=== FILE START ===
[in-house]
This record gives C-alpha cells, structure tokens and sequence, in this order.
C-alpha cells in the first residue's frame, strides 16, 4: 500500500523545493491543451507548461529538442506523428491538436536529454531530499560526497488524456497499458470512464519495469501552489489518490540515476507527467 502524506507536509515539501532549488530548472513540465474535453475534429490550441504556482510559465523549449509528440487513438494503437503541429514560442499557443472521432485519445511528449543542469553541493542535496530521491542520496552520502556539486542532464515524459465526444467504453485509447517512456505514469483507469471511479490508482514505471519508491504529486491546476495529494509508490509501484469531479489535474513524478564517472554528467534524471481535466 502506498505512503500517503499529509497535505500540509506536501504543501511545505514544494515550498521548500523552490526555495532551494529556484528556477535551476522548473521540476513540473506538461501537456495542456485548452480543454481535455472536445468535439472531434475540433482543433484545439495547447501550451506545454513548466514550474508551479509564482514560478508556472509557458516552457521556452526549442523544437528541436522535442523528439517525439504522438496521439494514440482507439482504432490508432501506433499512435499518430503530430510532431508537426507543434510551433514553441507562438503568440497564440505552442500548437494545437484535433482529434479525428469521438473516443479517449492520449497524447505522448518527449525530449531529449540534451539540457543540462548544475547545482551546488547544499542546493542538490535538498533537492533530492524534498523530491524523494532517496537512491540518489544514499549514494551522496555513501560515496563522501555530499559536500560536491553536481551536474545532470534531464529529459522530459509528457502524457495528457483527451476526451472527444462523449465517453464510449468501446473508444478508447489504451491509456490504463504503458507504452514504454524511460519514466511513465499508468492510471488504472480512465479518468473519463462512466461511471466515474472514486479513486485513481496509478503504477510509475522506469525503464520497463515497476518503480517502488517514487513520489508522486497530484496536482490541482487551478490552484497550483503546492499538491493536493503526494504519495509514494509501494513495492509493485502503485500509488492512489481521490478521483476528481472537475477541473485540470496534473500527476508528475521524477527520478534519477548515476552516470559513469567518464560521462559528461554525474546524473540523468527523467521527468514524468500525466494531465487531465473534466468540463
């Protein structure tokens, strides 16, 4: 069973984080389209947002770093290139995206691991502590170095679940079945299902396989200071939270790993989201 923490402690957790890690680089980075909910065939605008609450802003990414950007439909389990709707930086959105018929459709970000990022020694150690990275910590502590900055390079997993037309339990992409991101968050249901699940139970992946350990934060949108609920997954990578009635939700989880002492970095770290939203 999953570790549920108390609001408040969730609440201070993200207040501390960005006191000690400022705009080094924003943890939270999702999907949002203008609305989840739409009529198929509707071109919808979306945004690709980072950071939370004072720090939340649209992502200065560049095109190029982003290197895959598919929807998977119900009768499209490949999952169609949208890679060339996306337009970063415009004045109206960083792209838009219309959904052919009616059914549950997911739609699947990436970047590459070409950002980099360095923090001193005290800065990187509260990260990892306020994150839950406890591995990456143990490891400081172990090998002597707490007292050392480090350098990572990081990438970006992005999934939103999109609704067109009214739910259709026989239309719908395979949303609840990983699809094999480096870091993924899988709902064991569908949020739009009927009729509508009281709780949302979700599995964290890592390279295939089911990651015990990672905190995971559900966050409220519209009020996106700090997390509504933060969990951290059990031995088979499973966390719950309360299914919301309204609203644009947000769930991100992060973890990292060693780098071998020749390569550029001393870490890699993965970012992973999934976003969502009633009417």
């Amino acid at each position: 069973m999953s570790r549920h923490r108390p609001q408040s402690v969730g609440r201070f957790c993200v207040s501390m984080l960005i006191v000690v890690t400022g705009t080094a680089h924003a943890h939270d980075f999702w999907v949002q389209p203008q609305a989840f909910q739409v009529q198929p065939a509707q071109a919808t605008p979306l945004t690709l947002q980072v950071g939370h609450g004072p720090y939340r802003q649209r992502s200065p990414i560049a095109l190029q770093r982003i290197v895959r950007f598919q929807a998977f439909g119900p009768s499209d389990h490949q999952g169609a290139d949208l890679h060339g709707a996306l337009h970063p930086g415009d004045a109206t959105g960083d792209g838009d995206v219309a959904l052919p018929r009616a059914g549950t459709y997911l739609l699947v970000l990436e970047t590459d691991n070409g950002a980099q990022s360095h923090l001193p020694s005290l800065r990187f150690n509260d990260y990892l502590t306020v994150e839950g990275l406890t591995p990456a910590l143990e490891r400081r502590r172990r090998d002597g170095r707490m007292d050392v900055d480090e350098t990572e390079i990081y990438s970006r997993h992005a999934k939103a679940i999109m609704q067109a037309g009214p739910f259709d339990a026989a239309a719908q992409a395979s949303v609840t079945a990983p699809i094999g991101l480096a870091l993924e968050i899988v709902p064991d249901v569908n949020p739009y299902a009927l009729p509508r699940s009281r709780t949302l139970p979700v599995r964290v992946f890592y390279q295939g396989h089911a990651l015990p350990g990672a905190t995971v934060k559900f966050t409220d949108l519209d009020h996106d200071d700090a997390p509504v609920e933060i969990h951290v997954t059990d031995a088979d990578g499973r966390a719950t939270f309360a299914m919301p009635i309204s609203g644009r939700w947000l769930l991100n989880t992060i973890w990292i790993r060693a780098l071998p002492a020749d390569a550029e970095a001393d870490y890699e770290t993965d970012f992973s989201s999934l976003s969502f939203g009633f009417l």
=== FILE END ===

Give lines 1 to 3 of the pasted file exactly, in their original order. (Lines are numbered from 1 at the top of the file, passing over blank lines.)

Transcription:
[in-house]
This record gives C-alpha cells, structure tokens and sequence, in this order.
C-alpha cells in the first residue's frame, strides 16, 4: 500500500523545493491543451507548461529538442506523428491538436536529454531530499560526497488524456497499458470512464519495469501552489489518490540515476507527467 502524506507536509515539501532549488530548472513540465474535453475534429490550441504556482510559465523549449509528440487513438494503437503541429514560442499557443472521432485519445511528449543542469553541493542535496530521491542520496552520502556539486542532464515524459465526444467504453485509447517512456505514469483507469471511479490508482514505471519508491504529486491546476495529494509508490509501484469531479489535474513524478564517472554528467534524471481535466 502506498505512503500517503499529509497535505500540509506536501504543501511545505514544494515550498521548500523552490526555495532551494529556484528556477535551476522548473521540476513540473506538461501537456495542456485548452480543454481535455472536445468535439472531434475540433482543433484545439495547447501550451506545454513548466514550474508551479509564482514560478508556472509557458516552457521556452526549442523544437528541436522535442523528439517525439504522438496521439494514440482507439482504432490508432501506433499512435499518430503530430510532431508537426507543434510551433514553441507562438503568440497564440505552442500548437494545437484535433482529434479525428469521438473516443479517449492520449497524447505522448518527449525530449531529449540534451539540457543540462548544475547545482551546488547544499542546493542538490535538498533537492533530492524534498523530491524523494532517496537512491540518489544514499549514494551522496555513501560515496563522501555530499559536500560536491553536481551536474545532470534531464529529459522530459509528457502524457495528457483527451476526451472527444462523449465517453464510449468501446473508444478508447489504451491509456490504463504503458507504452514504454524511460519514466511513465499508468492510471488504472480512465479518468473519463462512466461511471466515474472514486479513486485513481496509478503504477510509475522506469525503464520497463515497476518503480517502488517514487513520489508522486497530484496536482490541482487551478490552484497550483503546492499538491493536493503526494504519495509514494509501494513495492509493485502503485500509488492512489481521490478521483476528481472537475477541473485540470496534473500527476508528475521524477527520478534519477548515476552516470559513469567518464560521462559528461554525474546524473540523468527523467521527468514524468500525466494531465487531465473534466468540463